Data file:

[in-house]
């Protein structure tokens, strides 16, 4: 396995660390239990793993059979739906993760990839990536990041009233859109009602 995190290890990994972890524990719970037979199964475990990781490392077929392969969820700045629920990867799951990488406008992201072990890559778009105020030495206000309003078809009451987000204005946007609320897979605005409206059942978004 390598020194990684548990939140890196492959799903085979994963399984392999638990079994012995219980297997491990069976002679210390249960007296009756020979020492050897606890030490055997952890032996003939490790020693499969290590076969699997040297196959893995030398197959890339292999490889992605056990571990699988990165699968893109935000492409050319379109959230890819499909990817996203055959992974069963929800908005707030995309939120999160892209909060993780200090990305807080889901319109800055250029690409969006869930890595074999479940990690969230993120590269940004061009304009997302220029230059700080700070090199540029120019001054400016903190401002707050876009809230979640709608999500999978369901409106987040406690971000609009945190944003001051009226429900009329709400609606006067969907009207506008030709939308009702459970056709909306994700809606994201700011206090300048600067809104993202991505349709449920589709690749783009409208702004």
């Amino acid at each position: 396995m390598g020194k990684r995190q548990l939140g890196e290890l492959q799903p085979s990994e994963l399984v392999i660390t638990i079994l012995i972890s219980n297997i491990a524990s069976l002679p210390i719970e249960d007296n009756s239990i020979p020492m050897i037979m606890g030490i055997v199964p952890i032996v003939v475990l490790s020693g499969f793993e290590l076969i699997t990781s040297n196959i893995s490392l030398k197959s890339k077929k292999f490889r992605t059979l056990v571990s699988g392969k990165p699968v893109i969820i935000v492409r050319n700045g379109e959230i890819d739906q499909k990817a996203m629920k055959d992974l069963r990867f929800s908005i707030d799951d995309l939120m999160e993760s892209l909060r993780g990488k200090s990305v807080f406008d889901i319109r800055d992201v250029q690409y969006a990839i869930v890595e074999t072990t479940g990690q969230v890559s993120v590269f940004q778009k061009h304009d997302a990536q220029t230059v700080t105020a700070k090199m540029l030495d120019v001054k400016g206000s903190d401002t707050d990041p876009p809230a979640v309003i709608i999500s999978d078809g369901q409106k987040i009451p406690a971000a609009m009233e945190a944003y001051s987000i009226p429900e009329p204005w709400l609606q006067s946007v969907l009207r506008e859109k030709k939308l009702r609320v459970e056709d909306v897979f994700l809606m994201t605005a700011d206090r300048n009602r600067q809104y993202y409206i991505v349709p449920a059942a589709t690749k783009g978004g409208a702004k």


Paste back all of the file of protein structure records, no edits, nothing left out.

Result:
[in-house]
């Protein structure tokens, strides 16, 4: 396995660390239990793993059979739906993760990839990536990041009233859109009602 995190290890990994972890524990719970037979199964475990990781490392077929392969969820700045629920990867799951990488406008992201072990890559778009105020030495206000309003078809009451987000204005946007609320897979605005409206059942978004 390598020194990684548990939140890196492959799903085979994963399984392999638990079994012995219980297997491990069976002679210390249960007296009756020979020492050897606890030490055997952890032996003939490790020693499969290590076969699997040297196959893995030398197959890339292999490889992605056990571990699988990165699968893109935000492409050319379109959230890819499909990817996203055959992974069963929800908005707030995309939120999160892209909060993780200090990305807080889901319109800055250029690409969006869930890595074999479940990690969230993120590269940004061009304009997302220029230059700080700070090199540029120019001054400016903190401002707050876009809230979640709608999500999978369901409106987040406690971000609009945190944003001051009226429900009329709400609606006067969907009207506008030709939308009702459970056709909306994700809606994201700011206090300048600067809104993202991505349709449920589709690749783009409208702004």
């Amino acid at each position: 396995m390598g020194k990684r995190q548990l939140g890196e290890l492959q799903p085979s990994e994963l399984v392999i660390t638990i079994l012995i972890s219980n297997i491990a524990s069976l002679p210390i719970e249960d007296n009756s239990i020979p020492m050897i037979m606890g030490i055997v199964p952890i032996v003939v475990l490790s020693g499969f793993e290590l076969i699997t990781s040297n196959i893995s490392l030398k197959s890339k077929k292999f490889r992605t059979l056990v571990s699988g392969k990165p699968v893109i969820i935000v492409r050319n700045g379109e959230i890819d739906q499909k990817a996203m629920k055959d992974l069963r990867f929800s908005i707030d799951d995309l939120m999160e993760s892209l909060r993780g990488k200090s990305v807080f406008d889901i319109r800055d992201v250029q690409y969006a990839i869930v890595e074999t072990t479940g990690q969230v890559s993120v590269f940004q778009k061009h304009d997302a990536q220029t230059v700080t105020a700070k090199m540029l030495d120019v001054k400016g206000s903190d401002t707050d990041p876009p809230a979640v309003i709608i999500s999978d078809g369901q409106k987040i009451p406690a971000a609009m009233e945190a944003y001051s987000i009226p429900e009329p204005w709400l609606q006067s946007v969907l009207r506008e859109k030709k939308l009702r609320v459970e056709d909306v897979f994700l809606m994201t605005a700011d206090r300048n009602r600067q809104y993202y409206i991505v349709p449920a059942a589709t690749k783009g978004g409208a702004k």